Our Hair, Don’t Care: Alyssa Lau

by Alyx Carolus


Photographer, creator and business owner, Alyssa Lau has impeccable style and a knack for conceptualizing work that’ll leave you inspired. Born in Canada and calling Edmonton, Alberta home, she’s been in the digital industry for close to a decade. She got her start in 2011 with launch of (the now-defunct) Ordinary People, a project she ran with her cousin. 

In 2014, Alyssa and her husband launched the online store, New Classics, an ethical and sustainability-focused e-retailer, where consumers can find unique brands and products that don’t harm the planet. 


Alyssa Lau

But before she started sharing her work and creative projects online, there’s been a journey to acceptance with her hair. We got to sit down and chat with her about her childhood, the evolution of her hair and why she keeps it simple for Our Hair, Don’t Care. 


ATPB: Our relationship with hair starts at a young age – do you have any vivid childhood memories surrounding your hair?

Alyssa Lau: The first thing I can remember is spending so much time on my hair, actually. Back in high school, I could never understand why my hair never stayed in styles the way my friend’s hair did. Looking back, I never understood that there was a difference between Asian and Caucasian hair. I remember trying all these crazy things to get my hair to stay in place and to have a ton of volume.  And I spent a lot of time just trying to get my hair to look a certain way. Very vividly, I remember cutting my bangs when I was younger and it turned out awful. I don’t know why I did it, but I kept trying to make my hair more ‘white’. The elementary school I went to I think I was like, one of two Asian kids in the school. And throughout middle school, it was predominantly Caucasian as well. It was only in high school when I actually started meeting a lot of Asian people and that expanded my friend group.


ATPB: Growing up, were there any particular hair ideals that you felt you needed to abide by?

AL: It sounds so silly when I talk about it now, but I really wanted to be able to back comb my hair. I just wanted to do what the cool girls were doing. Like it’s crazy now to look back at it and realise I just really wanted to emulate whiteness so badly. I was doing all these things to mimic what white girls looked like at the time. There’s a lot of things I wish we could tell ourselves when we were younger. 


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Twenty-eight! ♒💜

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ATPB: You’ve gone through a few hair evolutions. What prompted the choice to dye and experiment with your look?

AL: I think for me, because hair is so – and I’m privileged to say this because some people don’t have a choice with their hair – but for me, hair has always been very temporary. I’ve never felt too attached to my hair so I’ve always wanted to change it. I think I’ve been able to express my style evolution and growth through my hair as well. So as a result, I’ve never been afraid to take those risks and you know, ruin my own hair [laughs]. I still cut my own hair, I like DIYing things even though it’s probably not best for my hair. Whenever I want a change, I just do it. But as I’ve gotten older, I’ve definitely stopped dying my hair because it’s just so much work and it’s a lot of money.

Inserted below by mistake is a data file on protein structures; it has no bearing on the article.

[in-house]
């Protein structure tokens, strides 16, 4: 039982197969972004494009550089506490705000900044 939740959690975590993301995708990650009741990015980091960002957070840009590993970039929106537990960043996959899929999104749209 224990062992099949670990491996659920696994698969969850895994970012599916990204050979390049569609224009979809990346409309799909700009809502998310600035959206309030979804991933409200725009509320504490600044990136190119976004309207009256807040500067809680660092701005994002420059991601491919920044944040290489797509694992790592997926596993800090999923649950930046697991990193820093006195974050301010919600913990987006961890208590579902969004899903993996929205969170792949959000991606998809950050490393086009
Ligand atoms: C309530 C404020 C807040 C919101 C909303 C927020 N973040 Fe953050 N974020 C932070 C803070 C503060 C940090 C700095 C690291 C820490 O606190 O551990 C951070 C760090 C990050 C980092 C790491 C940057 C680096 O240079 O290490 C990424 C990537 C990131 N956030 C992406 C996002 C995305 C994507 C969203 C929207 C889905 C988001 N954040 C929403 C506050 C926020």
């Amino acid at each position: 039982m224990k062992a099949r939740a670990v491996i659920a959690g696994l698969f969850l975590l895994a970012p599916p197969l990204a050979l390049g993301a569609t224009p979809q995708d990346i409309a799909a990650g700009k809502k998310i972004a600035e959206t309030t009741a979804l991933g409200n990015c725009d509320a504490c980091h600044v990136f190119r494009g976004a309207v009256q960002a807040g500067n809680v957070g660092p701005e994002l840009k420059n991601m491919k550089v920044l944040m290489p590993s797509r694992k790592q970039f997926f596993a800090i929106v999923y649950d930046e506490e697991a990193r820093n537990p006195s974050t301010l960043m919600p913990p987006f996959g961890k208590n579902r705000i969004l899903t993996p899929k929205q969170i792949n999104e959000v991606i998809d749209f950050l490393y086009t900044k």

ATPB: How has your relationship with your hair and beauty evolved? 

AL: I think like before, a lot of the hair and beauty techniques that I would try to do was to try and make me look whiter. But now, the more that I’ve learnt about my own hair, makeup and skin – I’ve been able to use it to express my personal growth. For example, the way I did my hair and makeup two years ago was very different, mainly because I didn’t know what I was doing. And now that I’m older, I’ve definitely fallen into a routine for my hair that I think will last. 


ATPB: What’s your hair type and what does your haircare routine look like?

AL: So my hair is actually really wiry and thick. I tend to shampoo my hair once a week and when I don’t shampoo I just do a co-wash. And when my hair was damaged from all the bleaching and additional hair dye, I would use a Kevin Murphy hair treatment. But I’ve cut off all the damaged bits and for the most part my hair is back to a healthy state. So now I don’t use anything beyond conditioner and the occasional scalp scrub. 


ATPB: Any particular holy grail hair products you love?

AL: When my hair was really damaged, I used to swear by Olaplex to restore my hair. But now that my hair is back to a healthy state, I try not to use too many products on my hair and keep it as simple as possible. 


Follow Alyssa on Instagram, check out her blog or visit her online store.

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